Water is a precious resource and supplies in the US and the UK are under pressure from the effects of climate change, population increase and the need to protect the environment, including lake and river levels for wildlife, warns the Royal Horticultural Society (RHS).
So if you’re looking for ways to keep your stunning summer container ideas looking their best, it makes sense to listen to the experts when they talk about how much, how often and what time of day to water your creations. Add these three ingredients together and you will have the perfect recipe to keep your plants healthy and happy.
But just how much water is the correct amount of water to give your container plants?
Container watering tip
When watering plants in containers, the RHS experts recommend adding 10 per cent of the volume of the container at each watering. So for a 10-litre patio pot, add one litre of water.
Kevin Rodrigues, plant-care expert at GardeningMentor says that in drier or drought-prone climates he would always give pots a deep watering: 'You would always want the water to start draining from the drainage holes. This ensures that the moisture in the potting soil will last longer. And it will make the plants more resistant to periods where there is a lack of moisture.'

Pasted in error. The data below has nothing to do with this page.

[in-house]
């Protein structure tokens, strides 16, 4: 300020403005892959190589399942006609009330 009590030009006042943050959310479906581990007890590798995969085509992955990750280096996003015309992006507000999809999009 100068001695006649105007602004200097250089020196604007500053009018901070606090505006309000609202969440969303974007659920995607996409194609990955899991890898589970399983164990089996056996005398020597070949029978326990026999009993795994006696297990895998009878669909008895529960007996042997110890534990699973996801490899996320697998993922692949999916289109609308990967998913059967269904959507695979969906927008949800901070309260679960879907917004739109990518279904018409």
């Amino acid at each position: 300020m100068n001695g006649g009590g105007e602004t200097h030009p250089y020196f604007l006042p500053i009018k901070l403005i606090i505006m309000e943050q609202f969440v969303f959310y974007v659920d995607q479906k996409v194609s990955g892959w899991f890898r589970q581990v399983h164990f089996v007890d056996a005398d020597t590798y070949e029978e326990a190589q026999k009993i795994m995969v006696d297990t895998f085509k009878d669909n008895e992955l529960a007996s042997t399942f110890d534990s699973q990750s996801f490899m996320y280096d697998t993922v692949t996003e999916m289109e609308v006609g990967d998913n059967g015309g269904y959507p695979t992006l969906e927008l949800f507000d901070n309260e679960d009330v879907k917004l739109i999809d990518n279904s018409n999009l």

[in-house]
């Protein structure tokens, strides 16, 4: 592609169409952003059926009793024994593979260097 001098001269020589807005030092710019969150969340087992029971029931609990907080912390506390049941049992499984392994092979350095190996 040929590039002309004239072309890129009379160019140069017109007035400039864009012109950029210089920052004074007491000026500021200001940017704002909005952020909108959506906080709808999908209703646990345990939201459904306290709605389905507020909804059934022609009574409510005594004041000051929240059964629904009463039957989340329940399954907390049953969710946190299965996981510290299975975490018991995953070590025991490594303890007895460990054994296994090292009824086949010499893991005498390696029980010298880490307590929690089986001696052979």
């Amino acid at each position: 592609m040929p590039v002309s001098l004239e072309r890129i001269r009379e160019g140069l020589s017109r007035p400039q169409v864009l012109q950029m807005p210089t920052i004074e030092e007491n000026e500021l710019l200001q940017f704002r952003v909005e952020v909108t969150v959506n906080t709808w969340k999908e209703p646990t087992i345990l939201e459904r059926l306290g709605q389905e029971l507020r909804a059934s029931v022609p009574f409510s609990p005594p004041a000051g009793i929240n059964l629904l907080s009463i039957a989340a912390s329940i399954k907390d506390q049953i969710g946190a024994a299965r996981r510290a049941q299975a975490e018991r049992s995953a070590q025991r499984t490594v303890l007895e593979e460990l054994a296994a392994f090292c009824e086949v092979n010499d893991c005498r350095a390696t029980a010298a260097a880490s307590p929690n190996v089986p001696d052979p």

How long to leave between waterings?
There is no simple rule of thumb for how often to water as every plant has different needs – for example, a heavily flowering patio plant in a container in hot sunny weather may need watering daily, even twice, whereas a fern in a garden planter in a shady spot could perhaps go up to a week without seeing the watering can.
'Sticking your finger into the soil to see how dry it is before watering is a good idea,' says Divya Choudhary, gardening expert at consumer comparison website BestViewsReviews. 'Watering when the soil is already moist can lead to problems such as root rot.'
Correct time of day
The RHS experts say it’s always best to water your container gardening ideas in the morning if possible, as this is when the sun comes up and plants will start to use water. They add that foliage and soil surface is also likely to stay drier for longer than after evening watering, discouraging slugs, snails and mildew diseases.
Jayne Dowle is an award-winning gardening, homes and property writer who writes for publications including Sunday Times Home, Times Bricks & Mortar, Grand Designs, House Beautiful and The Spectator. She was awarded the Garden Journalist of the Year accolade at the Property Press Awards in 2021.
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